Living in the Corpus Christi area means that you’ll rarely deal with extreme winter weather. While during the abnormal February 2021 cold snap, temperatures dropped to a low of 17 degrees Fahrenheit, normally, winter in coastal Texas can range from the high 50s to mid 80s. That means you don’t need to worry too much about what the winter weather does to your car. However, in the event of another extreme weather event or out-of-state travel, it’s worth learning how to protect your vehicle.
Here are the car parts most likely to break in the winter, and how you can avoid the problem:
- Battery issues: Batteries are affected by both extreme heat and cold. If it looks like the temperature is going to drop, it’s a smart idea to have your battery tested, especially if it’s reaching the end of its lifespan. Whenever possible, park your car inside to avoid battery problems.
- Wiper blades: Although it probably won’t get cold enough to freeze your wiper blades, this can be a problem in colder climates. The rubber in the wiper blades can freeze and become brittle, making them ineffective in rain or a snowstorm. Luckily, they’re a cheap and easy fix, so don’t hesitate to replace them if you notice a problem.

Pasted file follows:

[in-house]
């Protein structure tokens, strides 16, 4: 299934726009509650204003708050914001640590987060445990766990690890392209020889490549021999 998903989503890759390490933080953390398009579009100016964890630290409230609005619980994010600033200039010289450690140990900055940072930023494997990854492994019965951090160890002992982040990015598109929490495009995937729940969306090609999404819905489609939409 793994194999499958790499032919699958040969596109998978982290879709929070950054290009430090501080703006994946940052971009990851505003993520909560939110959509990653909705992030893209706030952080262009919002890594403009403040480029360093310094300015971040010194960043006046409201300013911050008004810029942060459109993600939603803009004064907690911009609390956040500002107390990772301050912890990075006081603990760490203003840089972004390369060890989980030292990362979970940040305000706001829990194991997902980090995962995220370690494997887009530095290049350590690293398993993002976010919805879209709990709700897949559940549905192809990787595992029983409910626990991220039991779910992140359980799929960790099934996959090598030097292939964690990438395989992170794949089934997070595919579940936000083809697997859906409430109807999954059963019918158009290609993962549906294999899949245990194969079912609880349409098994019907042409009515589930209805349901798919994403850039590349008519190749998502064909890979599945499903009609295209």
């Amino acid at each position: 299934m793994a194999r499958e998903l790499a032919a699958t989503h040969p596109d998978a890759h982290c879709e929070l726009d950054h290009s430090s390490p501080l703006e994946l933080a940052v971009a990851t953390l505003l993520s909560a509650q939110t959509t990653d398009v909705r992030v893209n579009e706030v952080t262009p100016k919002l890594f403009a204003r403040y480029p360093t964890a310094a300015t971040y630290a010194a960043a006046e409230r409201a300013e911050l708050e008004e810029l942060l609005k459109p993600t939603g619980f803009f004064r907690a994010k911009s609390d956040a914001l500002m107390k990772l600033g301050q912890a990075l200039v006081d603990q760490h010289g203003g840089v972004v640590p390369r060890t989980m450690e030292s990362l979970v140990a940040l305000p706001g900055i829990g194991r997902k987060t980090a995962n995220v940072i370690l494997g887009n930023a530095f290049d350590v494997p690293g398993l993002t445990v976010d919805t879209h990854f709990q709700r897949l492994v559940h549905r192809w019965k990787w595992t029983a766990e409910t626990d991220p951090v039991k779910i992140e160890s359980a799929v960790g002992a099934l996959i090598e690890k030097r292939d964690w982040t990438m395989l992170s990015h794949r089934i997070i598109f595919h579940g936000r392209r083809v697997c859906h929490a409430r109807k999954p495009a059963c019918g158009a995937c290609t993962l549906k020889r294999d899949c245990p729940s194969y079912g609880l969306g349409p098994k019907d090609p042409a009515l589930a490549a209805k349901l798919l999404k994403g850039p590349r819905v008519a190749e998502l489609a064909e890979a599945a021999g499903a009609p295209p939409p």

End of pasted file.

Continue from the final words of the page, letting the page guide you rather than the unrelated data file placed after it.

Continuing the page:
- Tire pressure: Your tire pressure depends on the weather, too. Extreme heat can overinflate your tires, while the cold reduces pressure. If there’s a run of 30- to 50-degree temperatures, make sure to test your tires’ air pressure. If it’s not within the recommended range, reinflate as necessary.
- Fluid problems: Cold weather can also thicken your car’s fluids, including the oil. People living in colder areas often switch their oil to a more viscous winter blend in the chilly months. You probably don’t need to do that if you plan on staying in the Corpus Christi area all winter long, but if you’re traveling to icy or snowy locations, consider refreshing or changing your fluids.
- Corrosion: Corrosion can occur when you drive over road salts. Again, this is an issue that’s common in much colder areas—but if you’re traveling for the winter holidays, you should be aware. The salt that melts snow and ice can corrode the underside of your car, so make sure to wash it off promptly.
- Door handles: Finally, your door handles can freeze in particularly cold weather. Freezing weather makes plastics and metal more brittle, so you might yank the handle right off. If that occurs, don’t panic—they can be easily replaced. However, you may want to avoid pulling hard on handles if you’re traveling in the winter.
Now that you know which car parts are most likely to break in the winter, and what the winter weather does to your car, you can take steps to avoid the issue. While most of them won’t be applicable if you’re staying in this warmer climate, it’s always smart to be prepared.
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